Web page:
The current trends of most Singapore car buyers lean towards compact cars. With many car manufacturers launching their own range such as the Toyota Yaris, Honda Jazz and Suzuki Swift to meet the changing trend from large bulky cars to compact cars which can whizz around Singapore roads. The Swift provides value for money in terms of price and power. Being a compact car with lots of power it allows the driver ease in manoeuvrability and parking in land scarce Singapore. With the parking lots in most estates getting smaller making it difficult for owners of big cars to get out after parking, the compact car makes the most logical choice for singles and small families. The current Swift has been given a new facelift from its predecessor, it has new front and rear bumpers and a rear seat that when folded provides a flat storage area. The current model is available in 1.2L, 1.3L, 1.5L and 1.6L (sport) version with a choice of a 5 speed manual or a 4 speed automatic transmission.
With a wide range of engine capacity it caters to the many needs of car owners from fuel efficiency to power and joy in the drive.
2. Consumer decision-making process steps
Step 1: Need Recognition
Buying a car is usually a planned purchase. The interviewees identify a significant difference for their current state of affairs or some desired state ("...saw it on the road and car magazines and also did a bit of research on the internet...") and (" I spoke to people and owners of Swift, all positive reviews. Basically all I wanted was a car that is powerful and good handling.").
Step 2: Search for information
Before purchasing the car, both interviewees did their research through either the internet or the dealers ("I went through the internet and compare the specs of the car, erm... and the car show room..."). They know exactly what they are looking for and search further for information and through 'word-of-mouth' ("I was looking at a 1.6liter car... I test drive a Honda Fit before. Basically my mind was pretty set on buying a Swift as they really had very good reviews. I trusted mostly on reviews and owner's recommendation."). According to Huang P.(2009), states that there are significant differences in consumers' perceived ability to evaluate product quality before purchase between search and experience goods in traditional retail environments but these differences are blurred in online environments. Both interviewees used the same source for comparison and research of the product. Huang P. (2009) also state that the internet with the presence of product reviews from other consumers and multimedia that enable consumers to interact with products before purchase has a greater effect on consumer search and purchase behaviour for experience goods. Interviewees relied greatly on online product reviews before final decision on their purchases.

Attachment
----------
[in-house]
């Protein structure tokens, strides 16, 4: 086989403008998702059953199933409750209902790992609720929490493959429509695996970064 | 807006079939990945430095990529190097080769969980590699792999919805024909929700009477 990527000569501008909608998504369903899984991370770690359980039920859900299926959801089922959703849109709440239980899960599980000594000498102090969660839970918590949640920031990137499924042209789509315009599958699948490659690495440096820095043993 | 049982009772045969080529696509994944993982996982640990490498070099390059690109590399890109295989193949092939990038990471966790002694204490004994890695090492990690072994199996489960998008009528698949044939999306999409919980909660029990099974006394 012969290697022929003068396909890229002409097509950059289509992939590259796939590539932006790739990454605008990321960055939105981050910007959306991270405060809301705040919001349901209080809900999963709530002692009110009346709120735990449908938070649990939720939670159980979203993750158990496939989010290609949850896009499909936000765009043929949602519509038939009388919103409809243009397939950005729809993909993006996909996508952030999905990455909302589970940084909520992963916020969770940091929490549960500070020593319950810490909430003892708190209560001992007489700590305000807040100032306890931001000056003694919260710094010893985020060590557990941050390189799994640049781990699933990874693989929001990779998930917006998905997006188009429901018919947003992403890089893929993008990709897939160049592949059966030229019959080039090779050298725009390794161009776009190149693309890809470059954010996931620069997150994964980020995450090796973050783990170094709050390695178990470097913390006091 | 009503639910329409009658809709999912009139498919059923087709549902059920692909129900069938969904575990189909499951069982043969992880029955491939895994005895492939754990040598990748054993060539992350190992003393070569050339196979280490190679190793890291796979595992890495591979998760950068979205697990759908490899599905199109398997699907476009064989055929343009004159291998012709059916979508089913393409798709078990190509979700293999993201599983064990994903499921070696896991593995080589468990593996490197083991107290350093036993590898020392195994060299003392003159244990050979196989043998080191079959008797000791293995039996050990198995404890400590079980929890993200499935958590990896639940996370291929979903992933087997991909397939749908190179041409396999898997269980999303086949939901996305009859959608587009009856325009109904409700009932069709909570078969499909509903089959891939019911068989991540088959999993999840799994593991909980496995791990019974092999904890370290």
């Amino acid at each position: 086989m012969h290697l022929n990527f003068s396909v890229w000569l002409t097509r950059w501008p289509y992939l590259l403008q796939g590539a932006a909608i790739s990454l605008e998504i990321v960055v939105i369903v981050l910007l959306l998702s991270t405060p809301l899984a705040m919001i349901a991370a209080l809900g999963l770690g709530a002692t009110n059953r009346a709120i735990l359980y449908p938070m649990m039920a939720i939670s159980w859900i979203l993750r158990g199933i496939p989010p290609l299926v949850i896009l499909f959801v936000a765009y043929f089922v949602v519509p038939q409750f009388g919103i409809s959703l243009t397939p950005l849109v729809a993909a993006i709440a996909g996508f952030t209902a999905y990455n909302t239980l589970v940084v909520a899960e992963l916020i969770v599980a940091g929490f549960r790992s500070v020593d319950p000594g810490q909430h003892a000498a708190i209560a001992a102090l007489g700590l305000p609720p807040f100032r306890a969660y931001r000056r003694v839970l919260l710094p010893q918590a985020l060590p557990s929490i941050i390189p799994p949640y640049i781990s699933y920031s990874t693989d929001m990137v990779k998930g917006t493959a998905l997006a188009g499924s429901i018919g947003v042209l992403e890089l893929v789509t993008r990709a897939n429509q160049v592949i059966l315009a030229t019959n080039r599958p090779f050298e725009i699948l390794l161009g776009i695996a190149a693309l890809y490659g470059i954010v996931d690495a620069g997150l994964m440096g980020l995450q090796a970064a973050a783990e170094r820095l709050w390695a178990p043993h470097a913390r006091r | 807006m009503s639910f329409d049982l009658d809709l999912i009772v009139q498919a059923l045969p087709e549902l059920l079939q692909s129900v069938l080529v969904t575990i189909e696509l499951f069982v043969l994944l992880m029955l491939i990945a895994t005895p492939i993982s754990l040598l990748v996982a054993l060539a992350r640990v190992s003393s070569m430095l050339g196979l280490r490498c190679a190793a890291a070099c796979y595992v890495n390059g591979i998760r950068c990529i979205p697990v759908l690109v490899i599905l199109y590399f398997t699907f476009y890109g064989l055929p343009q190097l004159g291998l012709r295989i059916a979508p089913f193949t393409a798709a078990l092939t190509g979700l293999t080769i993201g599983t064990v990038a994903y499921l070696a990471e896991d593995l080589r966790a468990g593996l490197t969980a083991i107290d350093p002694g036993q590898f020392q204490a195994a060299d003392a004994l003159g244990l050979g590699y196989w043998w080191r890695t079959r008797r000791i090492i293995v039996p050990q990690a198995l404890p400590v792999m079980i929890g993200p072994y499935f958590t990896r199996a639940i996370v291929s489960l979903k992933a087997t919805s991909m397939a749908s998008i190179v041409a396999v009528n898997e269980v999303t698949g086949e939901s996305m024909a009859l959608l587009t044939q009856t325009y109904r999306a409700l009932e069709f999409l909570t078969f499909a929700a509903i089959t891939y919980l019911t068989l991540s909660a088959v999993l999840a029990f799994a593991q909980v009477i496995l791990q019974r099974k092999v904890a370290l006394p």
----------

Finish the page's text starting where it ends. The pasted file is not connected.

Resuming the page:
Step 3: Pre-purchase evaluation of alternatives
There are two main factors consumers purchase their car, price related factor and product attributes. Product attributes are one of the main factors when purchasing a car. The perception of the quality of the car comes from the brand of the car. ("...because of the performance, the quality of a Japanese car and also low maintenance in long run."). When both interviewees search for product information, they relate it to their own specify needs as it was a repeat purchase for both ("...Looking for power.... not looking for underpowered car..").
Price related factors are described through the categories of product affordability ("Price is a problem because I compared several model before buying. The first car was Toyota Rush it was about $60,000 as well. But comparatively the power is different and in terms of maintenance it's cheaper to maintain a swift. And when it come to the monthly instalment, it's definitely cheaper to buy a swift...").
Interviewees were asked what their dream car would be and both of them replied saying that the price of their dream car is not within the budget. Price is definitely a huge factor in buying a car. Goldsmith